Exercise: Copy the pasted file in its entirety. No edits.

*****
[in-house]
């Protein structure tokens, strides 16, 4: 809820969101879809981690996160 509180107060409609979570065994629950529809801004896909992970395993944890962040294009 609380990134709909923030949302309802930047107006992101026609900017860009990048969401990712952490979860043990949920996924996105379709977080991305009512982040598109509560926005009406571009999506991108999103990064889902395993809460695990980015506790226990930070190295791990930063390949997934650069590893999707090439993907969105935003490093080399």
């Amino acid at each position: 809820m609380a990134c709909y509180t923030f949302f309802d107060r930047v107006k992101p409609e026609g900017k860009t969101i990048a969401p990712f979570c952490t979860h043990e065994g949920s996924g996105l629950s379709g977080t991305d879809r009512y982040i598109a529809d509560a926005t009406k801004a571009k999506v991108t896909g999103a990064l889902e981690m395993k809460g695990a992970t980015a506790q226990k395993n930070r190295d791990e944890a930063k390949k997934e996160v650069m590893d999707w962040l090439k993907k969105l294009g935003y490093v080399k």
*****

[in-house]
């Protein structure tokens, strides 16, 4: 809820969101879809981690996160 509180107060409609979570065994629950529809801004896909992970395993944890962040294009 609380990134709909923030949302309802930047107006992101026609900017860009990048969401990712952490979860043990949920996924996105379709977080991305009512982040598109509560926005009406571009999506991108999103990064889902395993809460695990980015506790226990930070190295791990930063390949997934650069590893999707090439993907969105935003490093080399």
């Amino acid at each position: 809820m609380a990134c709909y509180t923030f949302f309802d107060r930047v107006k992101p409609e026609g900017k860009t969101i990048a969401p990712f979570c952490t979860h043990e065994g949920s996924g996105l629950s379709g977080t991305d879809r009512y982040i598109a529809d509560a926005t009406k801004a571009k999506v991108t896909g999103a990064l889902e981690m395993k809460g695990a992970t980015a506790q226990k395993n930070r190295d791990e944890a930063k390949k997934e996160v650069m590893d999707w962040l090439k993907k969105l294009g935003y490093v080399k």